Splitting Amanita into two molecularly monophyletic genera, Amanita and Saproamanita nom. nov. (see below) along the lines of trophic status is preferred by us as a means of conveying this basic information. The two genera have been supported molecularly in studies by Moncalvo et al. (2002), Justo et al. (2010), Wolfe et al. (2012), Vizzini et al. (2012) and Hess & Pringle (2014). In the most thorough analysis of the phylogeny of Amanitaceae by Wolfe et al. (2012a) using four gene regions (nuclear and mitochondrial LSU and SSU rRNA) there is support for both a clade of ectomycorrhizal Amanita and a sister clade containing the non-ectomycorrhizal species formerly named in Amanita. Support for the former was high (100% and 1.00 for maximum likelihood bootstrap and Bayesian posterior probability respectively) while the latter was present but at a lower level (66% and 0.93).
Notably, support for the “clade” of non-ectomycorrhizal taxa was weaker and may indicate that the ectomycorrhizal genus Amanita arose from within the non-ectomycorrhizal clade and that the later may have more diverse range of trophic status. We note, for example, that several non-forest host plants that are primarily herbaceous may form ectomycorhizas and could occur in open areas, e.g. Bistorta vivipara (formerly Polygonum viviparum, Polygonaceae; Sanchez et al. 2009) and Kobresia myosuroides ([sometimes classified as Carex myosuroides, Cyperaeae; Global Carex Group. 2015, Starr et al. 2015] Ammarellou et al. 2009, Davey et al. 2015, Gardes & Dahlberg 1996, Kohn, & Stavoski 1990, Massicotte et al. 1998, Moreau et al. 2006, Muthukumar et al. 2004, Peintner & Dämmrich 2012). No known representatives of Poaceae form ectomycorrhizas (Wang & Qiu 2006). For now, we are satisied that only two genera, Amanita and Saproamanita, should be recognized rather than three or four, and simply flag taxa in the A. inopinata clade as decomposers of unidentified carbon sources (Wolfe et al. 2012b).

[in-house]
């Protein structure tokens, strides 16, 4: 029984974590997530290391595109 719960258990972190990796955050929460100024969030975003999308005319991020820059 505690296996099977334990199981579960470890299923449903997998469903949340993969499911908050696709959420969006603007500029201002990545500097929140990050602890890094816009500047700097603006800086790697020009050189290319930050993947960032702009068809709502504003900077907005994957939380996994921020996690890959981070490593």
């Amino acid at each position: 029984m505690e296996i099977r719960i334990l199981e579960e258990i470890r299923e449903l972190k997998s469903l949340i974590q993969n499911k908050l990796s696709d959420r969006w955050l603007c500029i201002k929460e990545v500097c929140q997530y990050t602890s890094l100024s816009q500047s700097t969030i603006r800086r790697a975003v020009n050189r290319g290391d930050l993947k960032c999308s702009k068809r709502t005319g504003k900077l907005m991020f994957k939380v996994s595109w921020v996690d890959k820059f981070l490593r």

Others may differ in opinion (see Acknowledgements) as to whether the generic name Amanita should apply to all species in the clade that we here recognize as tribe Amaniteae R. Maire ex Killerman 1928 in Amanitaceae E.-J. Gilbert 1940, excluding the Pluteaceae Kotl. & Pouzar 1972. We note, however, that recognizing two genera, Amanita and Saproamanita, follows all suggested guides of new taxa in the publication by Vellinga et al. (2015) and further note that most of the supporting evidence comes from the detailed study by Wolfe et al. (2012); those authors differ in opinion to ours as to the desirability of separating two genera and declined our invitation to be co-authors. For a detailed discussion on the various classifications and nomenclature regarding the tribe Amaniteae see Neville & Poumarat (2004). For a more detailed higher level classification see Dentinger et al. (2016).